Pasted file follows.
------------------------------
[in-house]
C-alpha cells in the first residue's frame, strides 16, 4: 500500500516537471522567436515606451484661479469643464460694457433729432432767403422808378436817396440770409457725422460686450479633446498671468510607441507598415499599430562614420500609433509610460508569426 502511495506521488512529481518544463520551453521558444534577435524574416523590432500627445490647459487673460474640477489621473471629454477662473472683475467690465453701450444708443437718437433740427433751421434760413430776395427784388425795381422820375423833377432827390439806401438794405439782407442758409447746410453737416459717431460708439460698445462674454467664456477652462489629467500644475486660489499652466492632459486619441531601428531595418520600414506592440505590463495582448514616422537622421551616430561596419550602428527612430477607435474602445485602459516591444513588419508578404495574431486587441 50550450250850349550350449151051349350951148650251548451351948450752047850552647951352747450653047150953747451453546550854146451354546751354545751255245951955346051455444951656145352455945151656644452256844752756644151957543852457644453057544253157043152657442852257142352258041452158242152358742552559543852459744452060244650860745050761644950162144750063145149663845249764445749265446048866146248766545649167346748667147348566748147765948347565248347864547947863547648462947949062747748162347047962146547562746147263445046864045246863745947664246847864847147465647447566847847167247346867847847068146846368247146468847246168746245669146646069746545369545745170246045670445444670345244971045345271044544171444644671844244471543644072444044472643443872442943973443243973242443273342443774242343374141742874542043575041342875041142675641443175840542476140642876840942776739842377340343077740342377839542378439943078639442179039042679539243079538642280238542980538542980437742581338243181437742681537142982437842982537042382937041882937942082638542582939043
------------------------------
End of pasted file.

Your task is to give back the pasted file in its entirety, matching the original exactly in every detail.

[in-house]
C-alpha cells in the first residue's frame, strides 16, 4: 500500500516537471522567436515606451484661479469643464460694457433729432432767403422808378436817396440770409457725422460686450479633446498671468510607441507598415499599430562614420500609433509610460508569426 502511495506521488512529481518544463520551453521558444534577435524574416523590432500627445490647459487673460474640477489621473471629454477662473472683475467690465453701450444708443437718437433740427433751421434760413430776395427784388425795381422820375423833377432827390439806401438794405439782407442758409447746410453737416459717431460708439460698445462674454467664456477652462489629467500644475486660489499652466492632459486619441531601428531595418520600414506592440505590463495582448514616422537622421551616430561596419550602428527612430477607435474602445485602459516591444513588419508578404495574431486587441 50550450250850349550350449151051349350951148650251548451351948450752047850552647951352747450653047150953747451453546550854146451354546751354545751255245951955346051455444951656145352455945151656644452256844752756644151957543852457644453057544253157043152657442852257142352258041452158242152358742552559543852459744452060244650860745050761644950162144750063145149663845249764445749265446048866146248766545649167346748667147348566748147765948347565248347864547947863547648462947949062747748162347047962146547562746147263445046864045246863745947664246847864847147465647447566847847167247346867847847068146846368247146468847246168746245669146646069746545369545745170246045670445444670345244971045345271044544171444644671844244471543644072444044472643443872442943973443243973242443273342443774242343374141742874542043575041342875041142675641443175840542476140642876840942776739842377340343077740342377839542378439943078639442179039042679539243079538642280238542980538542980437742581338243181437742681537142982437842982537042382937041882937942082638542582939043